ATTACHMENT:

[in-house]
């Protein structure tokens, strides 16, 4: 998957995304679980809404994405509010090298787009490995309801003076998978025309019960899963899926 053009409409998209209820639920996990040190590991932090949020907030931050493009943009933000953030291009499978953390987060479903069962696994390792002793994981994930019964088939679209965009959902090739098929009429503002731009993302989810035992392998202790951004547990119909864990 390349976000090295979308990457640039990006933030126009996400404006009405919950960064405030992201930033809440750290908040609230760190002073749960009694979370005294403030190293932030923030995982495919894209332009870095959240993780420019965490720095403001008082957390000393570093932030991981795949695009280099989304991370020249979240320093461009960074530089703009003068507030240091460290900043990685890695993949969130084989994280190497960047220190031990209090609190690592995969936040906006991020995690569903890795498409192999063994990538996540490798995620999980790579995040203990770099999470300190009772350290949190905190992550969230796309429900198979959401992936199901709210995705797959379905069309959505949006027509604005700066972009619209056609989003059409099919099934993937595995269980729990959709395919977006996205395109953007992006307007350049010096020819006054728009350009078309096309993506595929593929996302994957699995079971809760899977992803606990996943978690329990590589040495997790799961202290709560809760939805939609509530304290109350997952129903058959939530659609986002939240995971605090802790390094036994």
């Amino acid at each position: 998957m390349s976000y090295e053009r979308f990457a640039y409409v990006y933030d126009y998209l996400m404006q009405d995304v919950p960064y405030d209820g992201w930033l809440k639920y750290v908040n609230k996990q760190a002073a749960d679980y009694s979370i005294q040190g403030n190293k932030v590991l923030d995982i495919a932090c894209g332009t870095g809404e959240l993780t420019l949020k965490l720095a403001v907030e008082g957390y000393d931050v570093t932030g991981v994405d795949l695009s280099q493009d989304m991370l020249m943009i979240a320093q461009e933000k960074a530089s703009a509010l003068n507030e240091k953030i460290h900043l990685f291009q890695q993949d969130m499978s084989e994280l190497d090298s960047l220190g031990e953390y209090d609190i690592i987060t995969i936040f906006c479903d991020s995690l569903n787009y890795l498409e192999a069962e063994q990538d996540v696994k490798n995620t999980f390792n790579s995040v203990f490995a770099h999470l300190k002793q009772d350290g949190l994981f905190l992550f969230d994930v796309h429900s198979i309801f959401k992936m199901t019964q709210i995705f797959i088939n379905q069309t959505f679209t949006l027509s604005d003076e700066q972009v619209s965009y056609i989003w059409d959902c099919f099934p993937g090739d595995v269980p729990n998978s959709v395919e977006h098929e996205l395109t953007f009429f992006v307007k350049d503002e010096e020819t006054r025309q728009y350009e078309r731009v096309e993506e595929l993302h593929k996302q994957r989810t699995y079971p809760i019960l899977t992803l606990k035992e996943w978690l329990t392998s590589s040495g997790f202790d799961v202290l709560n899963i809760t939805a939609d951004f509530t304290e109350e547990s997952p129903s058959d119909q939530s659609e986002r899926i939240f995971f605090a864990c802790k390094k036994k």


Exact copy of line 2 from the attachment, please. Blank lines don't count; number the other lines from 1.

């Protein structure tokens, strides 16, 4: 998957995304679980809404994405509010090298787009490995309801003076998978025309019960899963899926 053009409409998209209820639920996990040190590991932090949020907030931050493009943009933000953030291009499978953390987060479903069962696994390792002793994981994930019964088939679209965009959902090739098929009429503002731009993302989810035992392998202790951004547990119909864990 390349976000090295979308990457640039990006933030126009996400404006009405919950960064405030992201930033809440750290908040609230760190002073749960009694979370005294403030190293932030923030995982495919894209332009870095959240993780420019965490720095403001008082957390000393570093932030991981795949695009280099989304991370020249979240320093461009960074530089703009003068507030240091460290900043990685890695993949969130084989994280190497960047220190031990209090609190690592995969936040906006991020995690569903890795498409192999063994990538996540490798995620999980790579995040203990770099999470300190009772350290949190905190992550969230796309429900198979959401992936199901709210995705797959379905069309959505949006027509604005700066972009619209056609989003059409099919099934993937595995269980729990959709395919977006996205395109953007992006307007350049010096020819006054728009350009078309096309993506595929593929996302994957699995079971809760899977992803606990996943978690329990590589040495997790799961202290709560809760939805939609509530304290109350997952129903058959939530659609986002939240995971605090802790390094036994």